The past two weeks have provided plenty of clarity regarding the Red Sox’s postseason outlook. The AL East crown and a trip to the ALDS is all but a given following an 11-game winning streak. Meanwhile, the playoff rotation appears set as Eduardo Rodriguez and Clay Buchholz have emerged as the likely Nos. 3 and 4 starters while Drew Pomeranz has struggled in September. There’s no more uncertainty regarding the near future of these Red Sox, and that includes the state of the starting rotation.
The rotation has faced criticism all season. Heck, all eyes were on pitching before the year even started. Early struggles from the likes of David Price and Buchholz only heightened the scrutiny as the rotation soon became one of the worst in baseball. But the emergence and Porcello and Steven Wright spared the Sox from ever reaching the lows of last season. It also helped top have the best offense in the majors backing them. However, the rotation eventually rounded to form. Wright’s season effectively ended on the base paths, but Price looked like himself, Rodriguez returned to health, the Good Buchholz showed up, Rick Porcello continued to dominate and Pomeranz added much-needed depth. Suddenly, the Sox had a rotation good enough to complement the offense in the race for the division crown.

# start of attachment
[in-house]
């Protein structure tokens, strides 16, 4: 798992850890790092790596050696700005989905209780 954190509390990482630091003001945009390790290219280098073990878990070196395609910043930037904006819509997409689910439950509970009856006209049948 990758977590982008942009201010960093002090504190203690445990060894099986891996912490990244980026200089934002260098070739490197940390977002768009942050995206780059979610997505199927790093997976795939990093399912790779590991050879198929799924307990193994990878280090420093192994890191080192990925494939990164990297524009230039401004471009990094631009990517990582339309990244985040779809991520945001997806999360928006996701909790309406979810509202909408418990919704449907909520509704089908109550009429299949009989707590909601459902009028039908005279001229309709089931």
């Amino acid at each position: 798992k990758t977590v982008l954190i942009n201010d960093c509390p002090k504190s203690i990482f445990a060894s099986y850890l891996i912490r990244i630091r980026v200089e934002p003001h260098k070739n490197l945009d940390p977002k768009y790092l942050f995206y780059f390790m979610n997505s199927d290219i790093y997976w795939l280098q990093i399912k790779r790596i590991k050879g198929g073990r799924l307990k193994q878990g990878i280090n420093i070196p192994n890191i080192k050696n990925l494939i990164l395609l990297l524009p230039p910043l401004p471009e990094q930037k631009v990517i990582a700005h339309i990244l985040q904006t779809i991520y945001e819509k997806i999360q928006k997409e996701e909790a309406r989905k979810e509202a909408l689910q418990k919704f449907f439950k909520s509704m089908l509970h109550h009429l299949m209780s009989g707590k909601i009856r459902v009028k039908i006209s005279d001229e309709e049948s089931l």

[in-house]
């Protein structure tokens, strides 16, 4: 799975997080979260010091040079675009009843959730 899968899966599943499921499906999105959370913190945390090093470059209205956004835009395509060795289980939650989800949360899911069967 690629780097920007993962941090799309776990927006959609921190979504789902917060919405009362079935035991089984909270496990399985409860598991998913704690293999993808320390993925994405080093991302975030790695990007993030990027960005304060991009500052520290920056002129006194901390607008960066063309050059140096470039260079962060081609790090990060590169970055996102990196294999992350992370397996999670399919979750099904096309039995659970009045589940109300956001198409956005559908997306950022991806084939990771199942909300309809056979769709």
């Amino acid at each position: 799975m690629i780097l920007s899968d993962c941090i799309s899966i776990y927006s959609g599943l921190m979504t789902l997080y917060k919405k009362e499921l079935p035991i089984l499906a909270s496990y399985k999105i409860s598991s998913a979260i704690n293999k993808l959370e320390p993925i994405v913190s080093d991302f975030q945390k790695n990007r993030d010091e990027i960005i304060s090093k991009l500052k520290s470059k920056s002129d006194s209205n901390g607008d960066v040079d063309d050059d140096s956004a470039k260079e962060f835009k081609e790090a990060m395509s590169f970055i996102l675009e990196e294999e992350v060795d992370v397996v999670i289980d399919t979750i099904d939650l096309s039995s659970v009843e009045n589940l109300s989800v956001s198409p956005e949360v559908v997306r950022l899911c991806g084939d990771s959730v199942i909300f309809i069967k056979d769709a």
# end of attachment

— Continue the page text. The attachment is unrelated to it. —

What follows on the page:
The Red Sox enter the season’s final week with a stronger rotation than anyone could’ve imagined. Despite its faults, the Sox’s rotation ranks 11th in starter’s ERA (4.23) and is tied for seventh in starter’s DRA (4.04). Four of their five starters have K/9s of seven or better and all are walking less than four batters per nine innings. This rotation has proven itself viable enough to – coupled with a major-league best offense – lead a deep playoff run.
The Red Sox begin that quest for another World Series title in just over a week, likely beginning with Porcello in Game 1 of the division series. He will presumably be followed by Price, Rodriguez and Buchholz. That’s a solid rotation. But how does it stack up with the other recent Sox championship rotations? Here’s what the numbers say about this year’s group.
Porcello was the only of those four who was consistent throughout the season. Advanced statistics were kind to Price all year, but his April and May performances were about as bad as he’s ever been. But this rotation wasn’t determined by season-long performance. This group is being assembled mostly due to its performance over the last couple months of the season, including here in September. The Red Sox’s September ERAs are as follows: Porcello – 2.41; Price – 3.60; Rodriguez – 3.18; and Buchholz – 3.97. That’s pretty good. Let’s hope it’s indicative of the type of rotation the Sox will have in October as well.
As for the championship seasons: